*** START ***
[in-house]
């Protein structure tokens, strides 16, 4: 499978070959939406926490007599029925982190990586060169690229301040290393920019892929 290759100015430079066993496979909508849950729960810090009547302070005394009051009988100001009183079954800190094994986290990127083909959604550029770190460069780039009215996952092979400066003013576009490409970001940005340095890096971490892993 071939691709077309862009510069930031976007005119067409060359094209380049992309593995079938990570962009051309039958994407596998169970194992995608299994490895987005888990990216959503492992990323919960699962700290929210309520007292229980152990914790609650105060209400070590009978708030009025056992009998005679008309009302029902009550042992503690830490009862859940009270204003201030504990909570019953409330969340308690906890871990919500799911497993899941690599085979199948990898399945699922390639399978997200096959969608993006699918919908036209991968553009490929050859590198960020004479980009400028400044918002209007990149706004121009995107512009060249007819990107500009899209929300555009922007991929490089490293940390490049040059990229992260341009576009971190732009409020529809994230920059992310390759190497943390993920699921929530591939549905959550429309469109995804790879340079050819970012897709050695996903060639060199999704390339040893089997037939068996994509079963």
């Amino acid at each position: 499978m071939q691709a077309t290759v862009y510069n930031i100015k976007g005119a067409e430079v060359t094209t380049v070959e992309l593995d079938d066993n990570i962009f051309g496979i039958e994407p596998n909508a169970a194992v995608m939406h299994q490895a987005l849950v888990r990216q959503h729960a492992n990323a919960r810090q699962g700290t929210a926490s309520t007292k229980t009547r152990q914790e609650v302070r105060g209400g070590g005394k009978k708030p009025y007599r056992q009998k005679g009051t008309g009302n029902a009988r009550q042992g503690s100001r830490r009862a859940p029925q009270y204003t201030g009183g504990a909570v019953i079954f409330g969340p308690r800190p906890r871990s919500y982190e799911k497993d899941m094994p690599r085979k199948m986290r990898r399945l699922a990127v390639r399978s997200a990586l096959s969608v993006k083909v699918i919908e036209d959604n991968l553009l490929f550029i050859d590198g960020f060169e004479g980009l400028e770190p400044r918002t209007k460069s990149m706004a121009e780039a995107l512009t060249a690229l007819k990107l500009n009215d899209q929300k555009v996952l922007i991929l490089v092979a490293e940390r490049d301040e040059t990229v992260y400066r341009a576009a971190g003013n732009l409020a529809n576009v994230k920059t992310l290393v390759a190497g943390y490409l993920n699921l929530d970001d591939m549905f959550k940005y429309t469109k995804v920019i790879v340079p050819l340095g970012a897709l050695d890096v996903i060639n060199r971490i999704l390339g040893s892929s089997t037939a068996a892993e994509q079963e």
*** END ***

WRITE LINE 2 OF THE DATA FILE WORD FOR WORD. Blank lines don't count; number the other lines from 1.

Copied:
């Protein structure tokens, strides 16, 4: 499978070959939406926490007599029925982190990586060169690229301040290393920019892929 290759100015430079066993496979909508849950729960810090009547302070005394009051009988100001009183079954800190094994986290990127083909959604550029770190460069780039009215996952092979400066003013576009490409970001940005340095890096971490892993 071939691709077309862009510069930031976007005119067409060359094209380049992309593995079938990570962009051309039958994407596998169970194992995608299994490895987005888990990216959503492992990323919960699962700290929210309520007292229980152990914790609650105060209400070590009978708030009025056992009998005679008309009302029902009550042992503690830490009862859940009270204003201030504990909570019953409330969340308690906890871990919500799911497993899941690599085979199948990898399945699922390639399978997200096959969608993006699918919908036209991968553009490929050859590198960020004479980009400028400044918002209007990149706004121009995107512009060249007819990107500009899209929300555009922007991929490089490293940390490049040059990229992260341009576009971190732009409020529809994230920059992310390759190497943390993920699921929530591939549905959550429309469109995804790879340079050819970012897709050695996903060639060199999704390339040893089997037939068996994509079963």